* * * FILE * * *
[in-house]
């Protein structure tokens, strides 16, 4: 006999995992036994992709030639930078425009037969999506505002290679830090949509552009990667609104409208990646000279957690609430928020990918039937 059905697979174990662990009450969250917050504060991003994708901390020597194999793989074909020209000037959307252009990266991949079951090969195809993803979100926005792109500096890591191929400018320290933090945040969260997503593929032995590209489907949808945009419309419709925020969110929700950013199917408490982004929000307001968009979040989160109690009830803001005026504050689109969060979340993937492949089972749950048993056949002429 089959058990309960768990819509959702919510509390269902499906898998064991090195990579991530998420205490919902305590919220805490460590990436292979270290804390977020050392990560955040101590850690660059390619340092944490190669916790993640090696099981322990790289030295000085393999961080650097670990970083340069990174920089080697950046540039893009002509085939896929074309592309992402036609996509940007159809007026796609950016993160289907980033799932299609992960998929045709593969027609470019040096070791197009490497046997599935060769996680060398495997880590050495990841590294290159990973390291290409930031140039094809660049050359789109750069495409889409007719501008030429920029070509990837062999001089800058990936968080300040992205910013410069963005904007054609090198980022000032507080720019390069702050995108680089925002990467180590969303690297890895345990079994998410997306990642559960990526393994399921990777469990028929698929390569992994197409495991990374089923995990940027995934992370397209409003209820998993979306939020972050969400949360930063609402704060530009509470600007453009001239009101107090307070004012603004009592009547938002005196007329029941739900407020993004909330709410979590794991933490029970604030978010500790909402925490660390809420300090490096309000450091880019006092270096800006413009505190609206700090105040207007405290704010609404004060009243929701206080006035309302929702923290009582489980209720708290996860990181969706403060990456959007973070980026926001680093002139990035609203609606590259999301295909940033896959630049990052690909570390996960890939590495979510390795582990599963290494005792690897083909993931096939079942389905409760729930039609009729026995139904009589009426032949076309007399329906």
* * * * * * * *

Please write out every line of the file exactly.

[in-house]
């Protein structure tokens, strides 16, 4: 006999995992036994992709030639930078425009037969999506505002290679830090949509552009990667609104409208990646000279957690609430928020990918039937 059905697979174990662990009450969250917050504060991003994708901390020597194999793989074909020209000037959307252009990266991949079951090969195809993803979100926005792109500096890591191929400018320290933090945040969260997503593929032995590209489907949808945009419309419709925020969110929700950013199917408490982004929000307001968009979040989160109690009830803001005026504050689109969060979340993937492949089972749950048993056949002429 089959058990309960768990819509959702919510509390269902499906898998064991090195990579991530998420205490919902305590919220805490460590990436292979270290804390977020050392990560955040101590850690660059390619340092944490190669916790993640090696099981322990790289030295000085393999961080650097670990970083340069990174920089080697950046540039893009002509085939896929074309592309992402036609996509940007159809007026796609950016993160289907980033799932299609992960998929045709593969027609470019040096070791197009490497046997599935060769996680060398495997880590050495990841590294290159990973390291290409930031140039094809660049050359789109750069495409889409007719501008030429920029070509990837062999001089800058990936968080300040992205910013410069963005904007054609090198980022000032507080720019390069702050995108680089925002990467180590969303690297890895345990079994998410997306990642559960990526393994399921990777469990028929698929390569992994197409495991990374089923995990940027995934992370397209409003209820998993979306939020972050969400949360930063609402704060530009509470600007453009001239009101107090307070004012603004009592009547938002005196007329029941739900407020993004909330709410979590794991933490029970604030978010500790909402925490660390809420300090490096309000450091880019006092270096800006413009505190609206700090105040207007405290704010609404004060009243929701206080006035309302929702923290009582489980209720708290996860990181969706403060990456959007973070980026926001680093002139990035609203609606590259999301295909940033896959630049990052690909570390996960890939590495979510390795582990599963290494005792690897083909993931096939079942389905409760729930039609009729026995139904009589009426032949076309007399329906």